This blog is a place to share my passion for cooking and inspire people to cook more from scratch. With six people in the family, cooking is something that is always on my mind. I want to share some of my favorite foods and recipes and share more about traditional diets (like the kind of food our great, great, great grandmothers would have made). Right now I am fascinated with fermented vegetables, coconuts, seafood with a cerviche twist and organ meats... although maybe not all in the same meal!

Wednesday, June 27, 2012

Bacon Pesto Sprouted rice "Sushi"

Today I was in a playful mood experimenting with some raw food projects and it got close to lunch time.  I just finished making some bacon for my kids' pesto BLT's and the idea just hit me.

Why not take that Nori that I have in the pantry and the sprouted rice that I'm making for dinner and just have some fun?   Nori is a good source of fiber, protein, minerals and vitamins and also a great iodine source.  It's always a good thing to find a way to put more green vegetables into our diets.

I cooked some turnip greens and kale in the bacon grease that remained in the skillet and then laid a nori sheet flat on a cutting board.  I then scooped in some sprouted rice, crumbled bacon, cooked greens and pesto and rolled it up to make a fun little sushi roll.  I cut the roll into little bites and then arranged them on the plate before quickly gobbling them all up.

Bacon Pesto Sprouted Rice "Sushi" rolls

Nori sheets (one sheet makes about four "pieces" of sushi)
1 cup sprouted cooked rice
2 TBS pesto (homemade is preferred)
3 - 4 slices of cooked bacon crumbled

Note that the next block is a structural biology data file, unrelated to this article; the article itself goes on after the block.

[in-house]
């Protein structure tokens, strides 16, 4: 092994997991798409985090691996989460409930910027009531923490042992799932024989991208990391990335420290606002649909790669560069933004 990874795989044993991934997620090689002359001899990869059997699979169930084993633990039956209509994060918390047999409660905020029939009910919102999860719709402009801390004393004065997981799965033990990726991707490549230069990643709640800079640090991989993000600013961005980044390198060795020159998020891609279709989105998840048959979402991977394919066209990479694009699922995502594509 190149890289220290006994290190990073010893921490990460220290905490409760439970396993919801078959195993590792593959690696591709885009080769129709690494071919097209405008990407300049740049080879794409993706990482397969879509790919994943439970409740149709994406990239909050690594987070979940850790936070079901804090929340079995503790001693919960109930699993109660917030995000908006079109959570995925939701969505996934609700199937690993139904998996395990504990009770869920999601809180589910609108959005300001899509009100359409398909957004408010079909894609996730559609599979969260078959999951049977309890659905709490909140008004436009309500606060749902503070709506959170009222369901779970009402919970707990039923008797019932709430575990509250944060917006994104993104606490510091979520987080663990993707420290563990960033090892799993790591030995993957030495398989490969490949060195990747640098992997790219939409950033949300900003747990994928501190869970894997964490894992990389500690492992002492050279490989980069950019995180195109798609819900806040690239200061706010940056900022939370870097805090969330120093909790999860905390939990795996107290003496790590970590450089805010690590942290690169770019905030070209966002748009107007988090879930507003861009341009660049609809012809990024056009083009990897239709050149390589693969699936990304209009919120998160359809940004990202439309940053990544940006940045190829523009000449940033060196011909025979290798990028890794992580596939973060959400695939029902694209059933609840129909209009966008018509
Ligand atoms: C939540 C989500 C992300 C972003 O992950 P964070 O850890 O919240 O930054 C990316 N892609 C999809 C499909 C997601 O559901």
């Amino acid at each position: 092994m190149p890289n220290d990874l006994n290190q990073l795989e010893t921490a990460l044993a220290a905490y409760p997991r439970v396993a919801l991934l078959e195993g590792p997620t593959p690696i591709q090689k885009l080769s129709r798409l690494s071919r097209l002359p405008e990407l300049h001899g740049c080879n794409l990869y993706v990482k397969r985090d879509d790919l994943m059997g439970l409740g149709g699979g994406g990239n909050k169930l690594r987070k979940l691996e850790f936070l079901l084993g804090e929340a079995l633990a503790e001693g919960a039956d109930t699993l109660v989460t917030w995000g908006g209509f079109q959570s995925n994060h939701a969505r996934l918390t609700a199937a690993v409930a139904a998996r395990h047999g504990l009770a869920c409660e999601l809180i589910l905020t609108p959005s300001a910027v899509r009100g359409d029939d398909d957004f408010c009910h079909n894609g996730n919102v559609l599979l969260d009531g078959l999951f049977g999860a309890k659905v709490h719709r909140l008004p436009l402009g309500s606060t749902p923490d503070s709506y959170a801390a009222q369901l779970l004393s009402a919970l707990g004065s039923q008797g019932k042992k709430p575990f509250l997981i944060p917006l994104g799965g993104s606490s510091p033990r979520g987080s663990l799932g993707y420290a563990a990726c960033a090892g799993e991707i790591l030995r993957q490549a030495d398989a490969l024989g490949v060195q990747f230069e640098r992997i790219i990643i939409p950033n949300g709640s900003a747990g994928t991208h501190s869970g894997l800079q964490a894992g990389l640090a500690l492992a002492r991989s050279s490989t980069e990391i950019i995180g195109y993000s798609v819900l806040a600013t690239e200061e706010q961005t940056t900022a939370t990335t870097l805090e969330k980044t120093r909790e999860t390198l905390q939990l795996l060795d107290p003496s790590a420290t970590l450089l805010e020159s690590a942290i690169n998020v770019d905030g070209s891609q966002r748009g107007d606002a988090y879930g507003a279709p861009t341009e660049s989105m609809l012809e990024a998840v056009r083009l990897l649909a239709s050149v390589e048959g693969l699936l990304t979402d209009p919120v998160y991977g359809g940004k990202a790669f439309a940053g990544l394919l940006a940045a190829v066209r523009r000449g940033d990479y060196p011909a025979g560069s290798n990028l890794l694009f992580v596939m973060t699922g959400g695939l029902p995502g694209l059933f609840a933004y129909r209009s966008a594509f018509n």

1 cup of cooked greens (your choice-- today I had kale and turnip greens) sauteed in bacon fat

Put nori sheet on a flat surface and add scoops of rice, greens and bacon along with the pesto and then roll up as tightly as possible (I think my sushi wrapping skills need some work...) and then slice into thin strips.

I'm excited because I had lots of greens in a new way.  This and an absolutely gorgeous Wednesday with clear blue skies and low humidity is enough to make my day!

Also posted at Kelly the Kitchen Kop's Real Food Wednesday

Wednesday, June 20, 2012

Summer Citrus Salad... Hold the Mayo

When the mercury hovers up into the 90's, I start thinking cool for dinner.  So I started early this morning before it got too hot and roasted a turkey breast so I'd have lots of options for cool salads later in the day.

One of the downsides of chicken salad is that people think of mayo and how that will hold up in the summer heat.  I also think about all the Omega 6 essential fatty acids in the mayo (which most of us already eat too many of and not enough Omega 3) not to mention the soybean oil and other chemicals that I can't pronounce.

So I just flipped things around.  Instead of chicken, I roasted a turkey breast.  Instead of mayo, I made a super Omega 3 ginger-miso-orange dressing that has miso paste and rice vinegar instead of heavy mayonnaise.  It also uses flax seed oil, an excellent source of Omega 3 Fats.  One tablespoon of flax seed oil has 7.7 grams of Omega 3 Fats, which is well in excess of the recommended daily requirement.

I also added some other goodies like grapes, orange slices, avocado, red bell peppers and parsley and I satisfied my chicken salad craving in a new way.

Ginger-Miso-Orange dressing:

3 TBS Miso paste (white)
2 TBS rice vinegar
4 TBS water
1 tsp chopped garlic
1 tsp chopped ginger
zest and juice of one orange
1 - 2 TBS flax seed oil

Mix miso paste and vinegar and water until smooth and then add rest of ingredients until blended together.

Salad:

Cut up roasted turkey breast
1 red bell pepper diced
2 cups red grapes, cut in half
1 avocado, diced
1/4 cup parsley cut finely
1 orange, peeled, sectioned and diced

Serve on a bed of romaine lettuce for more Omega 3 super powers. If you want to hit an Omega 3 home run, consider adding some walnuts also!

This dish travels nicely to ball games or to the pool side.  All the fun of chicken salad, but with more Omega 3 super power and none of the baggage of mayo.